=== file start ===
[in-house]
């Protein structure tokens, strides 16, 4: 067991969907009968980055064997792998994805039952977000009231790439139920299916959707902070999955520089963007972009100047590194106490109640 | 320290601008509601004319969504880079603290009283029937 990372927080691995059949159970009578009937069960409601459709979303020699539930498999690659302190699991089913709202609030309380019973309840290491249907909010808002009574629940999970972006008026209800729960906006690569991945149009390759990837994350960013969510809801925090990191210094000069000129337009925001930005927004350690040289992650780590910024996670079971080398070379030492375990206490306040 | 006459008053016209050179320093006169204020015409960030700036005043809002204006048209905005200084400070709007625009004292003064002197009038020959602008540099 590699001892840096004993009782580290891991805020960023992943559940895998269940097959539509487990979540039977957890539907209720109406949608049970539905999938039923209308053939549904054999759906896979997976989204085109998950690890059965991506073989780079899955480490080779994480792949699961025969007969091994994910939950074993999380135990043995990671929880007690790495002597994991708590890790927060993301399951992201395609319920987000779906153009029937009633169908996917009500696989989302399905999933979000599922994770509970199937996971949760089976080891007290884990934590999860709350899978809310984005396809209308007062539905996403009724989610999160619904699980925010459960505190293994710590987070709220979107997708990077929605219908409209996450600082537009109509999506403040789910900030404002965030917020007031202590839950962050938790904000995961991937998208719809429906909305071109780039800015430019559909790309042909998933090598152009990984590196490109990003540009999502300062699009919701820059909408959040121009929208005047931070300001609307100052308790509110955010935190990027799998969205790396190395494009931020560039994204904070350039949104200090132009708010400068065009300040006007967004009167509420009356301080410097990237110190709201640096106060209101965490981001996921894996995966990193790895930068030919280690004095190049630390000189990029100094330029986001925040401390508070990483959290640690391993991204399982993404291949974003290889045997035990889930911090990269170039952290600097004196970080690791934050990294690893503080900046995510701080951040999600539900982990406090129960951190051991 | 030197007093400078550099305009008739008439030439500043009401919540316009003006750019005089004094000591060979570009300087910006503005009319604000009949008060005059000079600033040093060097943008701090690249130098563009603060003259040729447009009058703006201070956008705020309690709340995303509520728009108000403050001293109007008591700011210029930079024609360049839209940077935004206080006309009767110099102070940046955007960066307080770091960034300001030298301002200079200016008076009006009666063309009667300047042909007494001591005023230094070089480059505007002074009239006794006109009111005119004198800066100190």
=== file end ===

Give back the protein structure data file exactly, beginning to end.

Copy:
[in-house]
């Protein structure tokens, strides 16, 4: 067991969907009968980055064997792998994805039952977000009231790439139920299916959707902070999955520089963007972009100047590194106490109640 | 320290601008509601004319969504880079603290009283029937 990372927080691995059949159970009578009937069960409601459709979303020699539930498999690659302190699991089913709202609030309380019973309840290491249907909010808002009574629940999970972006008026209800729960906006690569991945149009390759990837994350960013969510809801925090990191210094000069000129337009925001930005927004350690040289992650780590910024996670079971080398070379030492375990206490306040 | 006459008053016209050179320093006169204020015409960030700036005043809002204006048209905005200084400070709007625009004292003064002197009038020959602008540099 590699001892840096004993009782580290891991805020960023992943559940895998269940097959539509487990979540039977957890539907209720109406949608049970539905999938039923209308053939549904054999759906896979997976989204085109998950690890059965991506073989780079899955480490080779994480792949699961025969007969091994994910939950074993999380135990043995990671929880007690790495002597994991708590890790927060993301399951992201395609319920987000779906153009029937009633169908996917009500696989989302399905999933979000599922994770509970199937996971949760089976080891007290884990934590999860709350899978809310984005396809209308007062539905996403009724989610999160619904699980925010459960505190293994710590987070709220979107997708990077929605219908409209996450600082537009109509999506403040789910900030404002965030917020007031202590839950962050938790904000995961991937998208719809429906909305071109780039800015430019559909790309042909998933090598152009990984590196490109990003540009999502300062699009919701820059909408959040121009929208005047931070300001609307100052308790509110955010935190990027799998969205790396190395494009931020560039994204904070350039949104200090132009708010400068065009300040006007967004009167509420009356301080410097990237110190709201640096106060209101965490981001996921894996995966990193790895930068030919280690004095190049630390000189990029100094330029986001925040401390508070990483959290640690391993991204399982993404291949974003290889045997035990889930911090990269170039952290600097004196970080690791934050990294690893503080900046995510701080951040999600539900982990406090129960951190051991 | 030197007093400078550099305009008739008439030439500043009401919540316009003006750019005089004094000591060979570009300087910006503005009319604000009949008060005059000079600033040093060097943008701090690249130098563009603060003259040729447009009058703006201070956008705020309690709340995303509520728009108000403050001293109007008591700011210029930079024609360049839209940077935004206080006309009767110099102070940046955007960066307080770091960034300001030298301002200079200016008076009006009666063309009667300047042909007494001591005023230094070089480059505007002074009239006794006109009111005119004198800066100190």